Beer history Blogging and writing

The Campaign for Unreal Ale: Deleted Scene

Our first piece for All About Beer magazine, ‘The Campaign for Unreal Ale‘, went live this week.

We wanted to focus on a particular moment and challenged ourselves, as with the recent piece on Covent Garden ’75 in BEER, to use only the words of those involved.

Of course, there’s a bit of a con there: the faux-oral-history format implies the absence of an author when, in fact, we’ve selected quotes from much longer transcripts, based on questions we asked, in order to tell a particular story in 1000 words.

By way of additional context, here’s a bit from Alastair Hook we didn’t use:

[My criticism of CAMRA in The Grist] didn’t necessarily chime with the heart-chords of SIBA members who were mostly cask ale brewers. In fact, it wound them up.

The late Michael Jackson told me, ‘Only ever talk good things of beer’, and that’s what I try to do, so, for all their ills, CAMRA have spent decades promoting good beer. (I’m just not sure they know what it is.)

I don’t have a problem with CAMRA – I don’t think about it. It’s irrelevant. What was strange was when I gave a talk at the Great British Beer Festival but my own beer, from Meantime, got stopped at the door by some jobsworth who wouldn’t have it on the premises because it wasn’t real ale. Isn’t that weird? Absurd.

It’s no wonder that people are sometimes confused about Mr Hook’s stance on CAMRA: even though it can sound extreme — ‘the idea that oxygen improves beer is just absurd’ — it’s actually rather complex and, dare we say it, emotional.

We’ve illustrated this post with pictures of Hook and Haydon scanned from 1990s copies of The Grist, the copyright holders of which All About Beer weren’t able to track down. If that’s you, and you’d like us to add a credit or remove the image from this post, let us know.

10 replies on “The Campaign for Unreal Ale: Deleted Scene”

It’s quite strange the amount of positive coverage Meantime used to get in What’s Brewing though – almost as if noone had realised their beer wasn’t “real”. (See also Budvar)

Or it might just mean that CAMRA really was pro-cask, not anti-keg – and being pro-cask went along with being pro-good beer in general. To put it another way, someone who believes that keg is fine but cask is better is still pro-cask.

Our hosts may disagree, but it seems to me that RAIB has always been a niche interest at best among actual CAMRA members (despite the organisation’s official commitment to it), making bottled beer effectively neutral territory. Also, Meantime was one of the first breweries where the question “is the keg any good?” could be asked with a straight face. So if any non-cask brewery was going to get an easy ride it’d be them.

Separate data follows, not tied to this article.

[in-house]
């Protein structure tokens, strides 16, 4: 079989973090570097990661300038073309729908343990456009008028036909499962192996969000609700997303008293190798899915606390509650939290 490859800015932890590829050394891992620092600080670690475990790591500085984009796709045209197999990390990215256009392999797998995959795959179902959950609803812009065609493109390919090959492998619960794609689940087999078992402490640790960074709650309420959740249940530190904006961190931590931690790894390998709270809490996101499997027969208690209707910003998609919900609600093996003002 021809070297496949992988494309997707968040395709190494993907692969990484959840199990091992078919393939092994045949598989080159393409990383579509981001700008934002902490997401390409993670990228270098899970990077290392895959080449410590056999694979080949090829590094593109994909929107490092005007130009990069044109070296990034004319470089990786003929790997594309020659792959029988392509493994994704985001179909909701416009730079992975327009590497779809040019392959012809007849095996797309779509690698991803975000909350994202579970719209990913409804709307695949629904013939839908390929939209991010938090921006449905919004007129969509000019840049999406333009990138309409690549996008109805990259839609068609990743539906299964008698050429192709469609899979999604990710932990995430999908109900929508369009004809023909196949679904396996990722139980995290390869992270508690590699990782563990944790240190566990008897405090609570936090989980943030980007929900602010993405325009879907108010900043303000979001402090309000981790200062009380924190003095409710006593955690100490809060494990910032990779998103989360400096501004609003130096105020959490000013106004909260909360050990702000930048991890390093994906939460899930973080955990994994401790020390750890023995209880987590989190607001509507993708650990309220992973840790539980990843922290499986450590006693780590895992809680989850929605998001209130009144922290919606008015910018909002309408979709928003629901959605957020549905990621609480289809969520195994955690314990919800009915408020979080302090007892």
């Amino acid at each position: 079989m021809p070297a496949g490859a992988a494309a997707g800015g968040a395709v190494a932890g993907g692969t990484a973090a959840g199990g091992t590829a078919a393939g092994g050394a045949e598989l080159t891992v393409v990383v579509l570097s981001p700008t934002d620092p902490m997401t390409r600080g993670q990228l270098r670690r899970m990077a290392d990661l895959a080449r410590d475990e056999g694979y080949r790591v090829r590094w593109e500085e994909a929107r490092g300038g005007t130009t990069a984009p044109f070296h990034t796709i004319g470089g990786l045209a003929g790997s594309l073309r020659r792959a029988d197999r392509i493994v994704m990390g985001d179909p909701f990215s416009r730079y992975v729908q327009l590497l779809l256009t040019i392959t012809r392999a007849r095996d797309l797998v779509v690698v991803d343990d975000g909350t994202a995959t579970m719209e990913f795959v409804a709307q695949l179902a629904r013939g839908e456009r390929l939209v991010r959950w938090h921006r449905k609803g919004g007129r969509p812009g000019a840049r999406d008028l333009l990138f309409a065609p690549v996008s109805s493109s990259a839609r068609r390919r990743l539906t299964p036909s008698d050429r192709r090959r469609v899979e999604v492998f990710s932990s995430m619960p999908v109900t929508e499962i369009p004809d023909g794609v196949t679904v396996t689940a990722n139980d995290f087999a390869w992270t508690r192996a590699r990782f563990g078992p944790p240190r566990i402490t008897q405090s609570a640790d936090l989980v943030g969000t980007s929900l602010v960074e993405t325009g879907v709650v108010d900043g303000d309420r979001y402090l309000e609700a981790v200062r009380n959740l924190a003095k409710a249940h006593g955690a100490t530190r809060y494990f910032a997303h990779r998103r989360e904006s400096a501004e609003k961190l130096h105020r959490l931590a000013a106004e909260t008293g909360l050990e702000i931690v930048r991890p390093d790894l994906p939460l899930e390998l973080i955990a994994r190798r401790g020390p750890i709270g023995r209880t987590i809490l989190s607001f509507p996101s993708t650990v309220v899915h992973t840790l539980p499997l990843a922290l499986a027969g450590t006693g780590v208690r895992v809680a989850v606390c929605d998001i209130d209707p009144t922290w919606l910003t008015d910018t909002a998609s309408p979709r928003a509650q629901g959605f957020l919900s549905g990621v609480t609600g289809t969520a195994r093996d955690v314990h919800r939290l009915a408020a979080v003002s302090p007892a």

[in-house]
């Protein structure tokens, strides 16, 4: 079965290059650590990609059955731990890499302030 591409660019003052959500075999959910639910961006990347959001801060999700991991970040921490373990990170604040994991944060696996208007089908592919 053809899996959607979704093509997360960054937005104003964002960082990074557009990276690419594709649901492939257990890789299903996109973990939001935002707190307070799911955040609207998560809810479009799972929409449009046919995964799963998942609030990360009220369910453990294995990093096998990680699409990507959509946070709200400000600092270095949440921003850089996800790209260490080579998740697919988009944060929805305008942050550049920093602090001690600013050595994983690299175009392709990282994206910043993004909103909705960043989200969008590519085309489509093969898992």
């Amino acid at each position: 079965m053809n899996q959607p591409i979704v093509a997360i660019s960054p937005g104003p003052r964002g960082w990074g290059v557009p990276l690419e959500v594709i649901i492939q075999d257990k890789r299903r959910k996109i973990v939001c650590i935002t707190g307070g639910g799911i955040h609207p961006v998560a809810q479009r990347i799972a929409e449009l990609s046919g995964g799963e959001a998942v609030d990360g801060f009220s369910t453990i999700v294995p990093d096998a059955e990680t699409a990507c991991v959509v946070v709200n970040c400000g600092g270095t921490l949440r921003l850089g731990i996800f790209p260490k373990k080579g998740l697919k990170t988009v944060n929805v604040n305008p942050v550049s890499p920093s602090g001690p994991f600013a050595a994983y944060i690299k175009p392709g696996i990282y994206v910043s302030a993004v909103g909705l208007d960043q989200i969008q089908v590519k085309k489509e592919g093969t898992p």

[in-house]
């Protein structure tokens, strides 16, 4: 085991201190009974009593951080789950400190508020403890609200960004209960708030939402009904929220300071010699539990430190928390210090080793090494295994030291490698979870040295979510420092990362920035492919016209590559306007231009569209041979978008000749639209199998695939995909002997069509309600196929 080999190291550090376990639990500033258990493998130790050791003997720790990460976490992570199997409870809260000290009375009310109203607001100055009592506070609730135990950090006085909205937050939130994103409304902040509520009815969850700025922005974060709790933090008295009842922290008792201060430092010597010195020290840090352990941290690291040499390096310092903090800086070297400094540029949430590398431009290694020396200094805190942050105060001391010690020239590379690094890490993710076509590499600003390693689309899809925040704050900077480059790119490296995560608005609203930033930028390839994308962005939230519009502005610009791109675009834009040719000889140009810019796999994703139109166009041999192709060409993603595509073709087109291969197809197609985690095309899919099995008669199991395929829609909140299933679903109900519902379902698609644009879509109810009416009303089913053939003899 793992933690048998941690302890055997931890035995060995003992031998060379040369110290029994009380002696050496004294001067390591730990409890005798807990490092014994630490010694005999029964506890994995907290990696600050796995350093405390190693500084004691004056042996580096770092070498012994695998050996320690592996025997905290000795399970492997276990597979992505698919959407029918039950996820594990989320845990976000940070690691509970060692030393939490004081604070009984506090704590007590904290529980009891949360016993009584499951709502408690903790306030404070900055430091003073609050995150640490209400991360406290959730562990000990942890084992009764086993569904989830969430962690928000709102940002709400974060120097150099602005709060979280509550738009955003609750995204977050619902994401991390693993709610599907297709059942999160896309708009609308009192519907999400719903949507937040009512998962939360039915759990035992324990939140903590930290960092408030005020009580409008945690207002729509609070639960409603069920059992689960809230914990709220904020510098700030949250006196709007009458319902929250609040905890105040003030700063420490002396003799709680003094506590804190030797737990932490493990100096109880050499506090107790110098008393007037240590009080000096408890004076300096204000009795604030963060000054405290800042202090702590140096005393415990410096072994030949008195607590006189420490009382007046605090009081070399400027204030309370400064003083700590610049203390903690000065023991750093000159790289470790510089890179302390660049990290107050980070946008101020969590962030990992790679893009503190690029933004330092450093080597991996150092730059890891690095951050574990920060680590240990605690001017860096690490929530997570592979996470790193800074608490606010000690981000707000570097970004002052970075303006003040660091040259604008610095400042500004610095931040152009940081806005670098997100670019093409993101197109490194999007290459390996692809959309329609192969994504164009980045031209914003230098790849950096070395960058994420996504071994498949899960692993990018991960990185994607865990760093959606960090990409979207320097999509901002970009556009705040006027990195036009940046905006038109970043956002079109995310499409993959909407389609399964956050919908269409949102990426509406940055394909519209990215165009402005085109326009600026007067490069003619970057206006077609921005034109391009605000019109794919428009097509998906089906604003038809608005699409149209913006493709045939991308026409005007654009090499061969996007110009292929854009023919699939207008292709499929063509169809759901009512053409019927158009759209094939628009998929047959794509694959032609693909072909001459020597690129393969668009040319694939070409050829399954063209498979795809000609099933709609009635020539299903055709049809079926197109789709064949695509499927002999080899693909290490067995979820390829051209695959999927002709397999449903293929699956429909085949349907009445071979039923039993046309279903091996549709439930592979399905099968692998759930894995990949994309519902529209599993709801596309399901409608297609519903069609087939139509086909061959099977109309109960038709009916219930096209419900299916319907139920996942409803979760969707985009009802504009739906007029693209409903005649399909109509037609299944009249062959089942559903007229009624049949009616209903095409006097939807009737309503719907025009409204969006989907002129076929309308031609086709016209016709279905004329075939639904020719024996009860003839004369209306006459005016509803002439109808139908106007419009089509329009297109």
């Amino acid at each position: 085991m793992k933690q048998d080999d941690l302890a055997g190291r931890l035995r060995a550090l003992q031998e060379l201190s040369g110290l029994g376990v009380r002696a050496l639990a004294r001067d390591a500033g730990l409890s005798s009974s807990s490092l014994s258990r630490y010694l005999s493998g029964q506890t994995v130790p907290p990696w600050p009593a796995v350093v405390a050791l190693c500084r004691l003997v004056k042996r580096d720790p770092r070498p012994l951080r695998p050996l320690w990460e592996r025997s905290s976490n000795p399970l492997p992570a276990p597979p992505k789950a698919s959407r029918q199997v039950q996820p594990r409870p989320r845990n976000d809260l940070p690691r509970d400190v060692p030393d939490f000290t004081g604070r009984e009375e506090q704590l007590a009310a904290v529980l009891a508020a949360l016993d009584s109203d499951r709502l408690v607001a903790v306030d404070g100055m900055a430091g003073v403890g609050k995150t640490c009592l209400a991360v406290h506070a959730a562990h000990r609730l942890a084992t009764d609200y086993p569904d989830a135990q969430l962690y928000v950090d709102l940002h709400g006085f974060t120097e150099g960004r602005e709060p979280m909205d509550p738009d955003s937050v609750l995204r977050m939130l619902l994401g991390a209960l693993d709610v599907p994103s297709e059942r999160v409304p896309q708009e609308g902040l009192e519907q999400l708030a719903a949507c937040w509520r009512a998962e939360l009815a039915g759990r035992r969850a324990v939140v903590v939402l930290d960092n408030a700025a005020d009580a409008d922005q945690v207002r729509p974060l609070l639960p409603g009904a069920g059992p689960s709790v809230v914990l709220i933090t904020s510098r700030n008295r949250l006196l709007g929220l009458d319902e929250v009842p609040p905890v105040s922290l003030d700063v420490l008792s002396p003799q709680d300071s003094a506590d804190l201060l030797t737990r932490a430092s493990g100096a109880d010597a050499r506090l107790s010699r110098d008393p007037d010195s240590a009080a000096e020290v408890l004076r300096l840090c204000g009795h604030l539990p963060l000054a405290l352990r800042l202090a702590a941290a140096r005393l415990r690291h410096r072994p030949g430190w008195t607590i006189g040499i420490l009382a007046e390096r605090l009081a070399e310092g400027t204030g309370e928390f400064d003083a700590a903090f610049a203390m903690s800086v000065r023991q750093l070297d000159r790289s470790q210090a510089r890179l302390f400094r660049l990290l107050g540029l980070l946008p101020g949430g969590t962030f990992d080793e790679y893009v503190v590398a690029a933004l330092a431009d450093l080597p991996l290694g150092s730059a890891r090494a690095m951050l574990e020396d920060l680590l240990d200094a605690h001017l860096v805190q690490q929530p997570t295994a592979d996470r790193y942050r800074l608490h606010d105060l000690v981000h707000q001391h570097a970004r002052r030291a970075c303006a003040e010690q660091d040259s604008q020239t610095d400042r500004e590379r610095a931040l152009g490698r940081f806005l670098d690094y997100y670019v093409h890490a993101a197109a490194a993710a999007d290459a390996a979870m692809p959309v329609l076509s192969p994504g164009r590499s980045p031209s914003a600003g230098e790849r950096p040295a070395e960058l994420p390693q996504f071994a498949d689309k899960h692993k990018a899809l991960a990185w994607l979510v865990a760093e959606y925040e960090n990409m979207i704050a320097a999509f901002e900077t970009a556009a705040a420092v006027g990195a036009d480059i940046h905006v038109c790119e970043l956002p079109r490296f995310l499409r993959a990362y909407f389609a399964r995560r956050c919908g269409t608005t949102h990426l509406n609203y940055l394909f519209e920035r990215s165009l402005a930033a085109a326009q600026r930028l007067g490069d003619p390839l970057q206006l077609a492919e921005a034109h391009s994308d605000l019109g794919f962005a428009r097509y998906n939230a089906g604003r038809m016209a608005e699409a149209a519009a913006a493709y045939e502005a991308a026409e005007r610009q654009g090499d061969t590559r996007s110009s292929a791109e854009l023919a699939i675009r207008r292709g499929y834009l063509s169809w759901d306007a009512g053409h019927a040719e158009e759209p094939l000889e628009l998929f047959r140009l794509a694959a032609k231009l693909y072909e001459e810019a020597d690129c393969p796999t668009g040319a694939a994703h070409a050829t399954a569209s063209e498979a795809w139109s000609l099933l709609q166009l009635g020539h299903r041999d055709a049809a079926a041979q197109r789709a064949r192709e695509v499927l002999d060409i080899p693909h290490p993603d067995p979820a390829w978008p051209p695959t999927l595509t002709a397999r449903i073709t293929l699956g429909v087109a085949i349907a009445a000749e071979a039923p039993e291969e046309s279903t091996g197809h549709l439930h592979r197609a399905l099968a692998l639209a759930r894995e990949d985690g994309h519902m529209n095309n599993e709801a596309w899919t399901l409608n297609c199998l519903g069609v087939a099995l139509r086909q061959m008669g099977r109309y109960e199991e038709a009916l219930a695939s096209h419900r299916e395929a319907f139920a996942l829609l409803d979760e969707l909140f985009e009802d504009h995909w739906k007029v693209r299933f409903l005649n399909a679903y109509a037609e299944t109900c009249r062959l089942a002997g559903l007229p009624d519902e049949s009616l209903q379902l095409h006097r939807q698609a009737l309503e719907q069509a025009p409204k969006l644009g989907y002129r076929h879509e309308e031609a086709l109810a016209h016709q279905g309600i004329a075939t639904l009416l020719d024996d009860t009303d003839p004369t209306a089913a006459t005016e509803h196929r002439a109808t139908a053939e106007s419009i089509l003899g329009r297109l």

“The late Michael Jackson told me, ‘Only ever talk good things of beer’”…

So, now I know where that unfortunate uncritical viewpoint has been built upon. We can not quite ignore the advice, now?

I have enormous respect for the shot in the arm Meantime gave British brewing, but their beers always struck me as ordinary and not comparable to the first division of North American craft beer. And I fall on the cask side of the keg/craft discussion, every time – when the cask is properly kept and served. Ditto for cask breather – don’t like it, never did. It may be an expedient useful in some cases, but best to avoid it by good cellarmanship practice.

I’ll say too I always thought active yeast in a cask or bottle uses up some of the oxygen in the container and to that extent oxygen is “good”, maybe I’m wrong. In any case though, I see oxygen as no issue if the beer is properly kept and served.

I can separate though these feelings from the organizational and promotional questions involved in whether CAMRA should embrace keg. I’ve changed my mind on it, I think it should. But keg beer will never be in the same class, that’s a different question on which I haven’t changed my mind.


Of course excessive oxygen damages beer; there is no dispute at all about that. But the idea that any contact at all with oxygen is evil is just as much a fetish as the idea that CO2 is evil. There are very many very experienced cellarmen and drinkers who simply disagree with Hook, and believe that a tiny, barely perceptible ingress of oxygen improves the beer. Not sure I agree with the theory, but their beer tastes better to me than Meantime’s does.

Okay thanks, interesting. Well, I’m one of those who will never be convinced dispense is a minor point in the matter of beer quality, I’ll have to disagree with Meantime there…


A few more words: keg-style is here to stay. On average, it dispenses (surely) more reliably than cask-conditioned beer. Many people like the fizz and extra chill. I now regard it as wrong to exclude any beers from a competition on the ground of not being from a cask or maturing bottle of beer.

It’s a similar issue to that of whether one beer is better than another – it’s subjective and the market speaks. It spoke as Meantimes’ success showed, and fair enough. Many of the new generation keg are better beers than some of the cask beers, that seems proof enough the old way needs to change.


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